There are plenty of museums in Dublin, but none quite as unique as the National Leprechaun Museum. It’s emphasis on fun and folklore over fact and history makes it a special experience that visitors rave about after taking a tour.
It’s Like Nothing Else
Instead of fine art and detailed descriptions of historical events, at this museum you’ll find oversized furniture and depictions of fairy-tale creatures of all kinds.
Leprechauns take centre stage, for sure, but there are displays dedicated to banshees, fairies, púca and more.
There is tons of leprechaun folklore to learn about here, and it is covered in a series of rooms, each one with its own stories to tell. Each of the rooms is a set piece, and the tour guide will regale the visitors with stories as they go through each one, bringing the world of leprechauns to life.
Even the pop culture history of leprechauns is covered in the museum. It’s not just centred on Irish folklore. Film and book adaptations of the tales are detailed, and the entire affair ends in a gift and souvenir shop for visitors to take home a token of their experience.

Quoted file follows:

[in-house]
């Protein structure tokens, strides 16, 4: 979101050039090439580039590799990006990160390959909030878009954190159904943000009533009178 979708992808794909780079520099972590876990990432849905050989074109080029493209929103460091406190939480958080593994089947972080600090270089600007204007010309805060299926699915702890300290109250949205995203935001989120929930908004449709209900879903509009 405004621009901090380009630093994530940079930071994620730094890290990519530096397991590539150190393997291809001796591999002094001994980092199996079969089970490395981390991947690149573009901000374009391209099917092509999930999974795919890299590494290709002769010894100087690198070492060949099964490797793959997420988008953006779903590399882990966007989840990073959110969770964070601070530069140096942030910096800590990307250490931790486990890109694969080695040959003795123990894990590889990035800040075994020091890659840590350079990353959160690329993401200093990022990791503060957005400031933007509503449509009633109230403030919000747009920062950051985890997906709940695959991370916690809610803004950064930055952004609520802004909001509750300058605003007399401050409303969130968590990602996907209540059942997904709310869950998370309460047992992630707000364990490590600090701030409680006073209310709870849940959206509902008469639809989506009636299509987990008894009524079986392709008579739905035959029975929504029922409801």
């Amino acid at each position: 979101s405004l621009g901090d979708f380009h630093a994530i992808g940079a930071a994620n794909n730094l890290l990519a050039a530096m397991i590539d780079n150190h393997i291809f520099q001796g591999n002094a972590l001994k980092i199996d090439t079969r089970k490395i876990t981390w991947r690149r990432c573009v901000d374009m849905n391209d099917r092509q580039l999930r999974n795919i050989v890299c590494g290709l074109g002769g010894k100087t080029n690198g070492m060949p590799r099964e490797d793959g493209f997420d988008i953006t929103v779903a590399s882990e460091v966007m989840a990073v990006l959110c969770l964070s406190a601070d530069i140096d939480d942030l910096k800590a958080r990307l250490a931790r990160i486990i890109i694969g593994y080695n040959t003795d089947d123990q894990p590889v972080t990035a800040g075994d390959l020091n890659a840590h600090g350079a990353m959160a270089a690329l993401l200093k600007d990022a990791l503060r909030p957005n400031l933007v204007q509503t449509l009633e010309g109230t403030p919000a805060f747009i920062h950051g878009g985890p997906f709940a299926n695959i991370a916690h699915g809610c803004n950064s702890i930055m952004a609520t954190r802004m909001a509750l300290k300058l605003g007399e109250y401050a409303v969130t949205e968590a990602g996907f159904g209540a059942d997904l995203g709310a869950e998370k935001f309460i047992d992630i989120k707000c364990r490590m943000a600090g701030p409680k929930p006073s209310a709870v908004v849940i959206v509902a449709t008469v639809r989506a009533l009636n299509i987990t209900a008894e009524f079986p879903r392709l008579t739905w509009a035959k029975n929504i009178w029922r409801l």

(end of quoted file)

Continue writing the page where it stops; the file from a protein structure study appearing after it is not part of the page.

While the museum is typically kid friendly, kids under 6 will not be allowed. For special tours on Friday and Saturday nights, admittance is limited to those 18 years and up. The experience takes on a decidedly more adult tone then, and visitors need to know what kind experience they are in for before they just go to the museum for a visit.
What to Know before Visiting the Museum
The museum is located near the corner of Jervis St. and Abby Street Upper, across from Ulster Bank. The typical tour only takes 45 minutes and is only in English. It costs anywhere from €10-16, and the museum is open every day from 10 am to 6:30 pm.
The Friday and Saturday evening tour takes about 60 minutes and costs €18. Large groups may need to book in advance to ensure they are accommodated. The museum is closed on all public holidays and visitors should always call in advance to make sure the museum is open when they want to visit before planning their trip.
This is definitely a light-hearted and completely not a serious experience, and visitors should adjust their expectations accordingly. There is no serious history here, and the guides tend to joke a lot, making for a very different tour than what most people expect from a museum.
Visitors are encouraged to bring their kids, so long as they can handle some slightly scary anecdotes here and there.
The unique setting and oversized furniture makes for some great photo opportunities, and visitors are encouraged to stop and make the most of the colourful surroundings to create memories that will stick with them for a lifetime.
There really is nothing else quite like the National Leprechaun Museum, and it should be a stop on any eclectic tour of Dublin.